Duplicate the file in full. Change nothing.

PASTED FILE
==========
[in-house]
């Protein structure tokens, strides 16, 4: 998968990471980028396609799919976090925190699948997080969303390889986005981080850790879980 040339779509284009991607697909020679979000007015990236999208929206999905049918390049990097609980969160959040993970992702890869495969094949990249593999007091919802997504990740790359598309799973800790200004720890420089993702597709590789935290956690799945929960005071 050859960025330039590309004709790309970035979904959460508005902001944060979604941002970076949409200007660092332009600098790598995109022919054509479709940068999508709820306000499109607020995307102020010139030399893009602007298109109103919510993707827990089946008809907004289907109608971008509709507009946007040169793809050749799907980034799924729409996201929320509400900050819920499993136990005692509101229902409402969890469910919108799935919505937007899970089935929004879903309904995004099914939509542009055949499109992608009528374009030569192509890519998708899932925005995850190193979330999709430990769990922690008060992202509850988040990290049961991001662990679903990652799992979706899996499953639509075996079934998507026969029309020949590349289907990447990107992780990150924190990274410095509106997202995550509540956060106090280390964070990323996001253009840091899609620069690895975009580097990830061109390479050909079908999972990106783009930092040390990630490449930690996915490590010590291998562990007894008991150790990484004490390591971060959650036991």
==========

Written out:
[in-house]
């Protein structure tokens, strides 16, 4: 998968990471980028396609799919976090925190699948997080969303390889986005981080850790879980 040339779509284009991607697909020679979000007015990236999208929206999905049918390049990097609980969160959040993970992702890869495969094949990249593999007091919802997504990740790359598309799973800790200004720890420089993702597709590789935290956690799945929960005071 050859960025330039590309004709790309970035979904959460508005902001944060979604941002970076949409200007660092332009600098790598995109022919054509479709940068999508709820306000499109607020995307102020010139030399893009602007298109109103919510993707827990089946008809907004289907109608971008509709507009946007040169793809050749799907980034799924729409996201929320509400900050819920499993136990005692509101229902409402969890469910919108799935919505937007899970089935929004879903309904995004099914939509542009055949499109992608009528374009030569192509890519998708899932925005995850190193979330999709430990769990922690008060992202509850988040990290049961991001662990679903990652799992979706899996499953639509075996079934998507026969029309020949590349289907990447990107992780990150924190990274410095509106997202995550509540956060106090280390964070990323996001253009840091899609620069690895975009580097990830061109390479050909079908999972990106783009930092040390990630490449930690996915490590010590291998562990007894008991150790990484004490390591971060959650036991």